Respecting Seniors Beyond Senior’s Week
The first week in June every year is Senior’s Week in British Columbia. As proclaimed by the province, one of the purposes of Senior’s Week is to recognize that “seniors are a diverse population within a society that supports its members throughout the life continuum, and recognizes individual rights to dignity, respect, autonomy, and choice.”
This recognition is more important now than at any time since the proclamation of this week almost two decades ago. In the past 15 months, our most vulnerable seniors living in long-term care homes across the province have borne the brunt of COVID-19.
As the restrictions around COVID-19 begin to lift and as we realize the toll that COVID-19 has taken on our seniors, it is high time that we redouble our efforts to recognize and care for our seniors in meaningful ways. We can do this as individuals by visiting elderly relatives, helping our elderly neighbour with their yard work, or simply showing special concern for the seniors that we pass by in the grocery store.
But we must do this as a society as well by recognizing the essential nature of informal caregiving and by respecting choice in long-term care.
Late last year, an NDP MPP in Ontario introduced the “More Than a Visitor Act” in the Ontario Legislature. This legislation would recognize the indispensable physical, emotional, mental, and spiritual care that family members, neighbours, and friends provide to seniors in long-term care. It would allow informal caregivers to continue their caregiving role throughout an emergency or pandemic, times in which seniors stand in greatest need of care. The BC Seniors’ Advocate is calling for similar legislation.
Such legislation, if it had been in place before COVID-19, would have ensured that seniors were better cared for throughout of the pandemic. Instead, they were isolated from friends and family for months on end while long-term care staff struggled to keep up and dealt with systemic burnout. British Columbia would do well to introduce legislation ensuring visitor access to long-term care if it really intends to “support its members throughout the life continuum.”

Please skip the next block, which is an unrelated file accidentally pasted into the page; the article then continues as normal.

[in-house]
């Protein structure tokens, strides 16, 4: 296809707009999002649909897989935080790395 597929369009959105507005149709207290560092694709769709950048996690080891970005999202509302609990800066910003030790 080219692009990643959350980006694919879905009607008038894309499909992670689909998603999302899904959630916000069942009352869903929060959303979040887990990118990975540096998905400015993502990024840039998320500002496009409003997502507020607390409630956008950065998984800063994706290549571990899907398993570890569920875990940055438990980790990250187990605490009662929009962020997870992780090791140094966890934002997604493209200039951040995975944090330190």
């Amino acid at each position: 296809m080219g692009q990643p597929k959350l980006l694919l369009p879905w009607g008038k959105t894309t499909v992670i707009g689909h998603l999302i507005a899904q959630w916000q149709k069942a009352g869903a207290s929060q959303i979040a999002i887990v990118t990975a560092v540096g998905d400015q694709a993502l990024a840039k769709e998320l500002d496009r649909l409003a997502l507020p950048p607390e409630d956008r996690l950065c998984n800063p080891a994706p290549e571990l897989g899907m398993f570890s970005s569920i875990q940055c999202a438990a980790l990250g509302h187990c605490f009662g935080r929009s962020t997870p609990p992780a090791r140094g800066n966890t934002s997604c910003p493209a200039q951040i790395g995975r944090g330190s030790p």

The government of British Columbia should also give greater recognition to the diversity of long-term care homes in our province. In his bid to be re-elected as premier in 2020, John Horgan stated that his goal would be to transition to a fully public system of long-term care. Although likely rooted in good intentions to improve long-term care outcomes, this plan fails to recognize the excellent work of many private institutions and violates the principles of autonomy and choice Senior’s Week is meant to promote.
Thousands of seniors in British Columbia choose a private long-term care home for a variety of reasons. Some long-term care homes specialize in providing culturally appropriate care to Indigenous seniors. In my home community of Abbotsford, faith groups have started long-term care homes such as Menno Home to ensure that seniors and their families can receive care from an explicitly Christian perspective. Transitioning to an exclusively public system of long-term care prevents seniors from accessing such culturally or religiously appropriate care that many seniors desire. Our government and our society must promote choice in long-term care.
We all have a part to play in celebrating and caring for our seniors. Let’s do our best to ensure that care for seniors is done right as we move past Senior’s Week for another year and strive to make tangible improvements for the months and years to come.
Levi Minderhoud is the British Columbia Manager for the Association for Reformed Political Action (ARPA) Canada.